Netflix (NFLX) reported a surge in third quarter subscriber numbers of nearly 9 million and announced it will be raising prices in the US, UK, and France, sending its stock higher in after-hours trading Wednesday.
Beginning Wednesday, Netflix said its Basic and Premium plans will now cost $11.99 and $22.99, respectively, in the US. That’s up from the prior $9.99 and $19.99 price points. Netflix’s $6.99 ad-supported plan and $15.49 Standard plan will stay the same price.
“Our starting price is extremely competitive with other streamers and at $6.99 per month in the US, for example, it’s much less than the average price of a single movie ticket,” the company said in its quarterly release. The last time Netflix raised prices was in March 2022.
The stock surged in after-hours trading as a result, up more than as 12%.
Revenue slightly beat the company’s guidance of $8.52 billion to hit $8.54 billion in the quarter, an increase of nearly 8% compared to the same period last year, as the streamer leans on revenue initiatives like its crackdown on password sharing, which rolled out in the US in late May, along with its ad-supported offering.
Netflix guided to fourth quarter revenue of $8.69 billion, slightly below consensus expectations of $8.76 billion.
Earnings per share (EPS) also beat estimates in the quarter with the company reporting EPS of $3.73, ahead of consensus expectations of $3.49. The company reported EPS of $3.10 in the year-ago period.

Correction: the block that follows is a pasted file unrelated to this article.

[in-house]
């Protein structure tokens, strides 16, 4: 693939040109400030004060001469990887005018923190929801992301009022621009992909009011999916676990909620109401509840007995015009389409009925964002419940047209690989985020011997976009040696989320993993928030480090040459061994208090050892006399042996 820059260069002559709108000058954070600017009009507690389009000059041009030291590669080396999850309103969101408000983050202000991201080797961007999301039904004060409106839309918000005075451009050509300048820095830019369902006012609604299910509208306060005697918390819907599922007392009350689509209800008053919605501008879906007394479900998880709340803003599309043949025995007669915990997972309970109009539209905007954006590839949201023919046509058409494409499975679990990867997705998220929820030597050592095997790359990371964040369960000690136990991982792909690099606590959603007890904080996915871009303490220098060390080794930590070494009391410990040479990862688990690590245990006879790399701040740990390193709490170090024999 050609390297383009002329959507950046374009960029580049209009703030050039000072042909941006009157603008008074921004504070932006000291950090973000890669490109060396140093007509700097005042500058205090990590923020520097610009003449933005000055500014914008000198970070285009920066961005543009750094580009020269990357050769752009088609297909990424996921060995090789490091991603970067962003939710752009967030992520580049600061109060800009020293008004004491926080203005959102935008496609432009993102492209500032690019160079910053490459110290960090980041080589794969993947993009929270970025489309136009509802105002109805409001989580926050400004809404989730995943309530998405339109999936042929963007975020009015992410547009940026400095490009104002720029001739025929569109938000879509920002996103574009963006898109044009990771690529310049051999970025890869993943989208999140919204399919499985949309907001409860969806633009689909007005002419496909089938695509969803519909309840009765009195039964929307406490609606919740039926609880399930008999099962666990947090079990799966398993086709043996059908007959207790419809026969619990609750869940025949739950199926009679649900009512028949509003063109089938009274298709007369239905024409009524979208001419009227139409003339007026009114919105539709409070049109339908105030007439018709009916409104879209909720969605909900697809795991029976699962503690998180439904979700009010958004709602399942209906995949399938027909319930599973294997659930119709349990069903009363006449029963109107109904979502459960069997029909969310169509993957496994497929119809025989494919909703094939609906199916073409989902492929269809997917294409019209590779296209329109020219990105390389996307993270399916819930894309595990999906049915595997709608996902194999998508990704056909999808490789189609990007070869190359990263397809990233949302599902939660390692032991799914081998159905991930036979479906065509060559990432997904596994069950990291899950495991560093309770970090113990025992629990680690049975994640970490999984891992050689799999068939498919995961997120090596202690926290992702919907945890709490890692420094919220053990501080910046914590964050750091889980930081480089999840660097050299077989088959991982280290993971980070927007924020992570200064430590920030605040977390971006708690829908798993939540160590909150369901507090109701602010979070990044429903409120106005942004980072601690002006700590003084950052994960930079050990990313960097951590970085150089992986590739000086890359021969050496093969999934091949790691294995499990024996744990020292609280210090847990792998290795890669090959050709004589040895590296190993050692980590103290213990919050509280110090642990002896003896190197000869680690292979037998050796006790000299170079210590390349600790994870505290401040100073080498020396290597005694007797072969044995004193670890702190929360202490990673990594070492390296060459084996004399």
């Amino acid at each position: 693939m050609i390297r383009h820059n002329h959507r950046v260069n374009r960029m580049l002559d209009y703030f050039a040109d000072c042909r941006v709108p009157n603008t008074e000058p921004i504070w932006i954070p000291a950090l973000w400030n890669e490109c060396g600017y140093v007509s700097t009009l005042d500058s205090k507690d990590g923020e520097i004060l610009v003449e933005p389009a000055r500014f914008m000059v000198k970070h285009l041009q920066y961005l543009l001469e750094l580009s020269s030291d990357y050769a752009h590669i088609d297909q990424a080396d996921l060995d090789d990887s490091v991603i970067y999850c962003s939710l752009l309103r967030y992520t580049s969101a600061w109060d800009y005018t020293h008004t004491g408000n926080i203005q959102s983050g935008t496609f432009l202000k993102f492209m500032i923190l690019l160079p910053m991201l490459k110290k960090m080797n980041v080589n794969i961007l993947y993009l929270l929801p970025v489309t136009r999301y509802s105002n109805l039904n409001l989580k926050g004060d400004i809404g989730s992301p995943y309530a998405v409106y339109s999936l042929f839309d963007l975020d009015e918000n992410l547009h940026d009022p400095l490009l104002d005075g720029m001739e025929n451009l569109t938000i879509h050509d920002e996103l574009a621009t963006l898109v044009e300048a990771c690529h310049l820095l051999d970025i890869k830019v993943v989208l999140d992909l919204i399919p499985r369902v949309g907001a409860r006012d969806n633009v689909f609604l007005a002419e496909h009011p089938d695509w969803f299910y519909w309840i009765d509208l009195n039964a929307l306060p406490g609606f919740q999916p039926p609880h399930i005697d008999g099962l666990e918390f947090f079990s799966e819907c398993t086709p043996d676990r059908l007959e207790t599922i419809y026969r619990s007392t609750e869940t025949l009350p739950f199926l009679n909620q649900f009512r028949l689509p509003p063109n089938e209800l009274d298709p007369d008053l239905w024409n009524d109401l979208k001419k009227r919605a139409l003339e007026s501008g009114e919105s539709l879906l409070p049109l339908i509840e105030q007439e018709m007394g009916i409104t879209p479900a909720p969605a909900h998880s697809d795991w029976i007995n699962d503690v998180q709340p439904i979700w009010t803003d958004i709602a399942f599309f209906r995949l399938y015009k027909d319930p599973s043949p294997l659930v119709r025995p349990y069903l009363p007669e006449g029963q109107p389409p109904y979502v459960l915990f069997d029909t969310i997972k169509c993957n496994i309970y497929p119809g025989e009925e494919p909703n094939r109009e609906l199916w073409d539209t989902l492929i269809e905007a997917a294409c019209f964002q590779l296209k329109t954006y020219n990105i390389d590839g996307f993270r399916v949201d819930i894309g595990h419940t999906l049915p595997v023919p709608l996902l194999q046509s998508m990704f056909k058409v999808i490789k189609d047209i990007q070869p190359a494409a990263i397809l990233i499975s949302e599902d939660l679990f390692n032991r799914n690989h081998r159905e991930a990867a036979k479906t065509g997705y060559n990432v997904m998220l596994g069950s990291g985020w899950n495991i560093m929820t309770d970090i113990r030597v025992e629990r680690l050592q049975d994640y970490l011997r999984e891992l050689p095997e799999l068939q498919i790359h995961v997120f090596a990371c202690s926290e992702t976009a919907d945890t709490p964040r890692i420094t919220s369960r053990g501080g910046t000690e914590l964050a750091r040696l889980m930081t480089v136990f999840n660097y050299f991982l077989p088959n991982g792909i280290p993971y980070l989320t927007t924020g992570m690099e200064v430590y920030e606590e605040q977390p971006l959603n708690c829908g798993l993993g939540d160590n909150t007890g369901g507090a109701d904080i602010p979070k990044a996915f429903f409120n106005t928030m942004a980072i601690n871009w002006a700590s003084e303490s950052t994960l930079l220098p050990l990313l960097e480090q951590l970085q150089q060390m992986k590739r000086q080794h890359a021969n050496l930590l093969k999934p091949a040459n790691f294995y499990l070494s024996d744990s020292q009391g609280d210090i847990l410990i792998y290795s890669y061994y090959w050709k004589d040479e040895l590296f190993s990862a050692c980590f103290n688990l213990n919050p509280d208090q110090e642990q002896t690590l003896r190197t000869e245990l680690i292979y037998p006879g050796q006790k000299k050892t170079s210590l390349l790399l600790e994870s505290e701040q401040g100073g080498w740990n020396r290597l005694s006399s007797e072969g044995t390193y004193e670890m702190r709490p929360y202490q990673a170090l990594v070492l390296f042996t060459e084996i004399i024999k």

On the advertising front, Netflix said the adoption of its ads plan continues to grow with membership up almost 70% quarter over quarter with 30% of users signing up to the ad tier in the countries where it’s available. The company said there’s still “more work to do to scale this business.”
Netflix added 8.8 million new subscribers in the quarter, handily beating expectations of 6.2 million. The company said the higher-than-expected growth was “due to the roll out of paid sharing, strong, steady programming and the ongoing expansion of streaming globally.” The company had added just 2.41 million paying users in Q3 2022.
Netflix said it expects fourth quarter subscriber net additions “to be similar” to the third quarter’s results.
Still, despite the surge in paying users, the company was unable to boost average revenue per membership, or ARM.
ARM decreased 1% year over year, in line with the company’s expectations. Netflix blamed the decline on a number of factors, “including a higher percentage of membership growth from lower ARM countries, limited price increases over the past 18 months, and some shift in plan mix.”